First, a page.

Between Requirements and Reality:

Potential of German Defense Technology

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In the German defense industry, product life cycles of 30 or 40 years aren’t uncommon. Despite this – or perhaps because of it – there is a great deal of progress being made in the day-to-day technological world. VINCORION Managing Director Dr. Stefan Stenzel and Christoph Krüger-Leineweber, Vice President Project Management and Engineering, spoke about trends and the potential for defense technology and national defense on the VDI podcast “Technik aufs Ohr” (“Technology in Your Ear”).

Whether in the air, on land, or at sea – major system vendors, public-sector customers, and original equipment manufacturers enter into long-term relationships with their defense-related suppliers. At first glance, this doesn’t quite fit in with the rest of the technology world, which is characterized by speed and change. “Long-term relationships also invariably go hand in hand with a special kind of collaboration and dialogue,” explains Christoph Krüger-Leineweber. “At the end of the day, it’s not just about production and delivery, it’s about working together to drive further development, modernization, and program maintenance, while incorporating experience and customer feedback into the next generation of products.”

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More Action on Energy Efficiency

Special applications and requirements always require customized solutions. The future of mobility and the power supply is a prime example of this, and is also becoming an increasingly important focus in the defense sector. One possible solution is the fuel cell – “especially if we want to move heavy vehicles in different countries that have to cover long distances and need to operate regardless of the availability of fuel or electricity,” says Krüger-Leineweber. This is where the fuel cell can really leverage its strengths in terms of energy density, self-sufficiency, and storage capability. In other deployment scenarios, hybrid power units or diesel engines that meet higher exhaust certification standards are the more efficient choice. The key always lies in the specific application. “Overall, the European Union is also demanding more action from the defense market in terms of energy efficiency and emissions reduction.”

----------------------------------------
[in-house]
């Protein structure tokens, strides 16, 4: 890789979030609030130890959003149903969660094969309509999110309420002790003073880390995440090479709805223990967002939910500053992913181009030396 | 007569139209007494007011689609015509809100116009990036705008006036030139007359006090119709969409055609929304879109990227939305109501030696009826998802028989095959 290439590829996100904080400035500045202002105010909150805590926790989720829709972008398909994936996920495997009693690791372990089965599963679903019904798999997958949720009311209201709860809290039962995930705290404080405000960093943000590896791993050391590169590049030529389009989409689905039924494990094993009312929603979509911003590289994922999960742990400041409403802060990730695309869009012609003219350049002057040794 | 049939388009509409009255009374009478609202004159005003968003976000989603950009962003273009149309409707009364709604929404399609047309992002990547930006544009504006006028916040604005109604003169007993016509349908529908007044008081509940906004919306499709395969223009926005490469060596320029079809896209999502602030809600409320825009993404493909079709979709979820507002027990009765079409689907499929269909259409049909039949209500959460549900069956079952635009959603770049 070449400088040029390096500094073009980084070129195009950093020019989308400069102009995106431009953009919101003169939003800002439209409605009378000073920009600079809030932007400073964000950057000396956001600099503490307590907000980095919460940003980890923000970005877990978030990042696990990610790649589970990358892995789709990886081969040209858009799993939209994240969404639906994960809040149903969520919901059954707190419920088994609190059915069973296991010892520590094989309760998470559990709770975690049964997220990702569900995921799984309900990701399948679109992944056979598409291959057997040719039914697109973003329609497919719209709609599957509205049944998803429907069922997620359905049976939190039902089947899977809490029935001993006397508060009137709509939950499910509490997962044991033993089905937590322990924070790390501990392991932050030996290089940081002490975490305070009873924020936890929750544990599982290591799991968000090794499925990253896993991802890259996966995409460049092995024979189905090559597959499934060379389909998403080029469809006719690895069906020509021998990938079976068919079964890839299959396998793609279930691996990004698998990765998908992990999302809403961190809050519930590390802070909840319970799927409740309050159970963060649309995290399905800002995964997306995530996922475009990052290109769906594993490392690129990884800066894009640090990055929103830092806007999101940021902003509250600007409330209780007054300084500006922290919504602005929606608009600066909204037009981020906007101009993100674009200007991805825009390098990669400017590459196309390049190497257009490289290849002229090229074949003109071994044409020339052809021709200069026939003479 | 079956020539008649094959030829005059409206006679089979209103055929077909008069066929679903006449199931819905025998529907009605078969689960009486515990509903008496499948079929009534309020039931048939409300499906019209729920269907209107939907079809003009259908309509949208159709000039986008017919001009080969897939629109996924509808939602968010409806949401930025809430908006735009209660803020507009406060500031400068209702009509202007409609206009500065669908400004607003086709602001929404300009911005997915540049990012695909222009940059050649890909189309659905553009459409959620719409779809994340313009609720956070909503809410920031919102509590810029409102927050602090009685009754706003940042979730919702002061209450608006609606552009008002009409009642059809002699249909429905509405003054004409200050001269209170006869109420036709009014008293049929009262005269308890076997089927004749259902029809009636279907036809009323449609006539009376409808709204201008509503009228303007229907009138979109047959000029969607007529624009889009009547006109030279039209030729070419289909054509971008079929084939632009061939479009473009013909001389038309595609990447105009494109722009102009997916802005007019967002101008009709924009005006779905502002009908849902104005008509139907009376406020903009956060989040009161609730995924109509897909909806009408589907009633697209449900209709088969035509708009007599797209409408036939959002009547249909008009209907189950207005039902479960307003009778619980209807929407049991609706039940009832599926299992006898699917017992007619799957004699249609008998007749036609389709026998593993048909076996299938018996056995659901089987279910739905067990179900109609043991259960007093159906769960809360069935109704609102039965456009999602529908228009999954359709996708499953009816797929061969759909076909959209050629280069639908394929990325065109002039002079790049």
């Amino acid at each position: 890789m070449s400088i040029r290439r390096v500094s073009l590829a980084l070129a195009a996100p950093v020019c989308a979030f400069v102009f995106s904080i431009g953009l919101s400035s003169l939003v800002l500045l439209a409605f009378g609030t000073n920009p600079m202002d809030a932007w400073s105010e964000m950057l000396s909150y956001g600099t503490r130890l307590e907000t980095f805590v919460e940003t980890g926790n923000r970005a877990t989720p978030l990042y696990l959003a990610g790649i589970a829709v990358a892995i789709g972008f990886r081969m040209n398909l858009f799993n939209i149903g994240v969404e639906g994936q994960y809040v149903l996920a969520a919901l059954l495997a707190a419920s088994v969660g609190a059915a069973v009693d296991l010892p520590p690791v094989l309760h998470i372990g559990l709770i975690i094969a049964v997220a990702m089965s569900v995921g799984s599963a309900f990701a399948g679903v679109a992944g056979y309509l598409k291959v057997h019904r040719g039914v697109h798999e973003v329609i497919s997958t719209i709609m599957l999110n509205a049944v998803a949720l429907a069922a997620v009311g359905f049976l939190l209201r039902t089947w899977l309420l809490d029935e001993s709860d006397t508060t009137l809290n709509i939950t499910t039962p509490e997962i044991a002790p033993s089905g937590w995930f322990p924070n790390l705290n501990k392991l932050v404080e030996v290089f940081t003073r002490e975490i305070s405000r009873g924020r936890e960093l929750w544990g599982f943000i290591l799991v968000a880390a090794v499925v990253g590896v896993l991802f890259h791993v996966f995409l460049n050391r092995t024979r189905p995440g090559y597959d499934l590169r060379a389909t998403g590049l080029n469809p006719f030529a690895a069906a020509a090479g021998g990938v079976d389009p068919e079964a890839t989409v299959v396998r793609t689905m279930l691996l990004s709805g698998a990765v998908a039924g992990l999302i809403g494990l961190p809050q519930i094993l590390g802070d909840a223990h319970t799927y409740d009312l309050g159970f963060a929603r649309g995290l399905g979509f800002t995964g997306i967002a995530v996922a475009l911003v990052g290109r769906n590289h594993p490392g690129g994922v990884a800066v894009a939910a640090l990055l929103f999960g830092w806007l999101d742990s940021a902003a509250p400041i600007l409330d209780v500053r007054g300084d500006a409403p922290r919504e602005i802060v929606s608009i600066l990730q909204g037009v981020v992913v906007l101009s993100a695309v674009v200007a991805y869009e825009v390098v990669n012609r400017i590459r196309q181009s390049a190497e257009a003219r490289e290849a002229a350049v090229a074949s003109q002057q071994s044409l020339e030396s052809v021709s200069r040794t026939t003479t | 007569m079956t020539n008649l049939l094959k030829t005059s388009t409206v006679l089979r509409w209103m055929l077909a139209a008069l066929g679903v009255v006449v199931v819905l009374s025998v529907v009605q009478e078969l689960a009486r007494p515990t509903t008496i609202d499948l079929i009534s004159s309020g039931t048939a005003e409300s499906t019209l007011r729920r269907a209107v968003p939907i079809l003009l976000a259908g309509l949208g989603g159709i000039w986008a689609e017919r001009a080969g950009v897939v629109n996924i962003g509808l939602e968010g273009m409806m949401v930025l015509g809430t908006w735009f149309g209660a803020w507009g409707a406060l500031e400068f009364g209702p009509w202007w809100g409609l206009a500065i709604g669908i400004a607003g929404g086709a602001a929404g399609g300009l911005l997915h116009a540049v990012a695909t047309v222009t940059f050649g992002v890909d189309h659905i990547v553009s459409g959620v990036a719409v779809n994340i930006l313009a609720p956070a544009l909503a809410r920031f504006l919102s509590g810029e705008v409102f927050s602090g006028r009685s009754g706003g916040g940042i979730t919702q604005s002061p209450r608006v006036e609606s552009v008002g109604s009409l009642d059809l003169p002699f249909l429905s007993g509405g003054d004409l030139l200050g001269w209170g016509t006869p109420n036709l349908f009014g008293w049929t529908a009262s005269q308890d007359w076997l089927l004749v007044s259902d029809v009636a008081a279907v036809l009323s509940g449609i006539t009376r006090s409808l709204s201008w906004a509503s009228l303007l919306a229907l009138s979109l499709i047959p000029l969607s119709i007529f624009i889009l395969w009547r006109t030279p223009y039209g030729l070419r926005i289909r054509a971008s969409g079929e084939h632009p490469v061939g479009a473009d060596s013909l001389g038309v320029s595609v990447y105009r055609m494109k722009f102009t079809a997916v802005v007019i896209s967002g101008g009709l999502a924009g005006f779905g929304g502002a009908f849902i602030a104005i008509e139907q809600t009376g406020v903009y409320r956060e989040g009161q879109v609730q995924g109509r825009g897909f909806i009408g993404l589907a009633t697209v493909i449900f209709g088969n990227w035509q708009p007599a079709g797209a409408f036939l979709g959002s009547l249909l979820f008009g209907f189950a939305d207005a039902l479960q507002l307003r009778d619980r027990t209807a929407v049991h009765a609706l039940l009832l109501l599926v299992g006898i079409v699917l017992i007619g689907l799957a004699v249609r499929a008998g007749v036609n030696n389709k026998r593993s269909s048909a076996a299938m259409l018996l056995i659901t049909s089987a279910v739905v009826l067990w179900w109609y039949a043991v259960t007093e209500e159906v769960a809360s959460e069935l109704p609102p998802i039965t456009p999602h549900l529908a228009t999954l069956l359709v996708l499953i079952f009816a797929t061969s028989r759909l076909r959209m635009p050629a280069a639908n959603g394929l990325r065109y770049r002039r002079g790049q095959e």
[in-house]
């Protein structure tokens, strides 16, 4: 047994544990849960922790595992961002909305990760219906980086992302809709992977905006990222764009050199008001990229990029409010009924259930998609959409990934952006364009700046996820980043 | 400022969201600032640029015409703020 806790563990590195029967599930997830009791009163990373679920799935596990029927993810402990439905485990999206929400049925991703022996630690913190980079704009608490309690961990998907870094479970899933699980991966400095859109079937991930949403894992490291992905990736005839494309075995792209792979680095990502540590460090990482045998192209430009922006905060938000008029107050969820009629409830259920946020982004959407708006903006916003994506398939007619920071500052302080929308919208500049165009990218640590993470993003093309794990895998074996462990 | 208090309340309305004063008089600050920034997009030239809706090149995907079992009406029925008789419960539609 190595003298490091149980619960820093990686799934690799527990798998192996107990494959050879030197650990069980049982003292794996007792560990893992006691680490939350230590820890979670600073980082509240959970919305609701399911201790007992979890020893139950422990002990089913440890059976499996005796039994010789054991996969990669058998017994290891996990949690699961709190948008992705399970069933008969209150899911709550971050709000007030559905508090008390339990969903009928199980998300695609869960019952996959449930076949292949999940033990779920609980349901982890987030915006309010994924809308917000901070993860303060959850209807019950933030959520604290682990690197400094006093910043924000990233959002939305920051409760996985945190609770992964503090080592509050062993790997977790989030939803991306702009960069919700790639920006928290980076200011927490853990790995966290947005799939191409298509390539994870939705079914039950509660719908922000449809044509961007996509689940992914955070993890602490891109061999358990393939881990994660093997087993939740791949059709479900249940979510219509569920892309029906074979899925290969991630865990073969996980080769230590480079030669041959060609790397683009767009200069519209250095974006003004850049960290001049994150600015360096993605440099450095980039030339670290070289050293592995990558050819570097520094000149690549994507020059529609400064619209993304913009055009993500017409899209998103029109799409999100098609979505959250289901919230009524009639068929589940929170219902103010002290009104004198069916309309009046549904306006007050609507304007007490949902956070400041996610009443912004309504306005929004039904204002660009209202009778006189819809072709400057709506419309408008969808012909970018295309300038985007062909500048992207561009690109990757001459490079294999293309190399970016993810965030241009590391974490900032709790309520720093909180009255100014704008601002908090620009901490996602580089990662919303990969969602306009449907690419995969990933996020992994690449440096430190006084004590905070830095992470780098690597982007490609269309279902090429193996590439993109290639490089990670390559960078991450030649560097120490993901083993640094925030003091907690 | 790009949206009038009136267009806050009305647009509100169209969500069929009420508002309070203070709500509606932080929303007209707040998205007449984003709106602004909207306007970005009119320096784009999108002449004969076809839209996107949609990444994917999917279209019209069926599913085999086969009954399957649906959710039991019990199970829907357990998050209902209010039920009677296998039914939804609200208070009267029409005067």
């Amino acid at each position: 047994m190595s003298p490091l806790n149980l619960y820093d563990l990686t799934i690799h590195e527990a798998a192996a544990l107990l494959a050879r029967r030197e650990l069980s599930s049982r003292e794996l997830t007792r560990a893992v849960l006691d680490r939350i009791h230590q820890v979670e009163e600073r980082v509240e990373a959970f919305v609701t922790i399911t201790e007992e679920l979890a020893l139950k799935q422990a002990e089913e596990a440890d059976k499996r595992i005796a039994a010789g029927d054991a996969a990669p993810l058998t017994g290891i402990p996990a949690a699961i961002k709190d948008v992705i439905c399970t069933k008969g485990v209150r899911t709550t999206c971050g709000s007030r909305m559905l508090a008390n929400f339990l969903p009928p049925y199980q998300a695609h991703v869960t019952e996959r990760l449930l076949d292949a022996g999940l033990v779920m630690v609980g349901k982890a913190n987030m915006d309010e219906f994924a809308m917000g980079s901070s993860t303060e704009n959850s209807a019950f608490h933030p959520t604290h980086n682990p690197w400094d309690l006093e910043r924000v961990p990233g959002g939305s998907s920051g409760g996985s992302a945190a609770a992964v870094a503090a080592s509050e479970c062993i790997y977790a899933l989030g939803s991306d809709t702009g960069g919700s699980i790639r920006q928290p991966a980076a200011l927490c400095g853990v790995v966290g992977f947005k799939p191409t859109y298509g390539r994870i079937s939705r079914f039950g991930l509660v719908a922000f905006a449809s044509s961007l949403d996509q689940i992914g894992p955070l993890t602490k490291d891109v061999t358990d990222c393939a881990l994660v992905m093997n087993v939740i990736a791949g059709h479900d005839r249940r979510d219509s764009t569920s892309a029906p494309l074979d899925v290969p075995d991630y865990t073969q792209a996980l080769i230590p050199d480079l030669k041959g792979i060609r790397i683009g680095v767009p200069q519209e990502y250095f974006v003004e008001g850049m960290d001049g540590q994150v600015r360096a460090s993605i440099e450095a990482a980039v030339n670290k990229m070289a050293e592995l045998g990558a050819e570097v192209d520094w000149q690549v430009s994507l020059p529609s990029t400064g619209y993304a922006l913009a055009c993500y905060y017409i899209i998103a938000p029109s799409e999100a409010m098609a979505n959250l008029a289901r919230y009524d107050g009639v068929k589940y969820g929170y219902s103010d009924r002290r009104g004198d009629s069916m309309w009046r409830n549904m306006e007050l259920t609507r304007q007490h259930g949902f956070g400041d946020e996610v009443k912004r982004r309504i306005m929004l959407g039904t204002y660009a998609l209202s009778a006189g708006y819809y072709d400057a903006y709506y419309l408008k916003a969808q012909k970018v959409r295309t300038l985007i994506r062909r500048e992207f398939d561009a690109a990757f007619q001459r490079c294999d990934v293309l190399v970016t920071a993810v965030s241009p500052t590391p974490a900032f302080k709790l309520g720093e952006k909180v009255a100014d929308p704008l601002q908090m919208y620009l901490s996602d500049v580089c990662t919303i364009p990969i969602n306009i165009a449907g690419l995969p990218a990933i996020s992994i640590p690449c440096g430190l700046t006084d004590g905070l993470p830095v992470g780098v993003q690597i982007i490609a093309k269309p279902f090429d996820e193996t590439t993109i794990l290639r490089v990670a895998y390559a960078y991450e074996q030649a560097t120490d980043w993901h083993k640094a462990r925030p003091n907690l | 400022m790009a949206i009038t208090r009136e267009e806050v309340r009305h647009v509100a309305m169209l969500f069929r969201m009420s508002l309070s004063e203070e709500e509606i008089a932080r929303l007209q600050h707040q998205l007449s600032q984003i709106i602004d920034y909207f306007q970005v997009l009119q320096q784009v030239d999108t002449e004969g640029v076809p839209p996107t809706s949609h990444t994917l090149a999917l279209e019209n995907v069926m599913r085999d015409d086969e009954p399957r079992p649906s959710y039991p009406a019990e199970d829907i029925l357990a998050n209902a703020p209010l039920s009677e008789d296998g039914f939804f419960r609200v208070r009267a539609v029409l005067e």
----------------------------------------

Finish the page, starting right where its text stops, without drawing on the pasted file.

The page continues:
Market Forces Rendered Ineffective

To meet these requirements, companies and engineers invest a great deal of time and money. Doing so quite frequently involves considerable risk. “The key defense industry must keep critical technologies ready for the defense of our nation and all liberal democracies,” explains Dr. Stefan Stenzel. “On the other hand, however, public-sector customers lack an overall concept, research funding, the ability to plan, and, last but not least, a clear commitment to the defense industry. It doesn’t add up.”

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Active, Public Industrial Policy Necessary

A look at other countries reveals how both sides benefit from active industrial policies. “Defense policy is highly regulated and subject to the strictest export laws, so market forces are rendered ineffective,” Stenzel said. “This means that if you want to keep capabilities and technologies available as the foundation of an independent security policy, the state must become active in industrial policy. And you can’t cut research funding every year and at the same time emphasize that defense-related businesses are the backbone of the economy in your next speech.” Furthermore, Stenzel sees the unreliability of political commitments to large, strategically important procurement projects as another critical issue. “As a business owner, I can’t plan my investments in new technologies, drive types, processes, and the like if all that happens for years is that we receive request after request for proposals but the contract is never awarded.” In other words, there is still a lot of catching up to do in order to reconcile international operational readiness requirements and technological progress.

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For additional ideas and to listen to the full interview (in German), please visit

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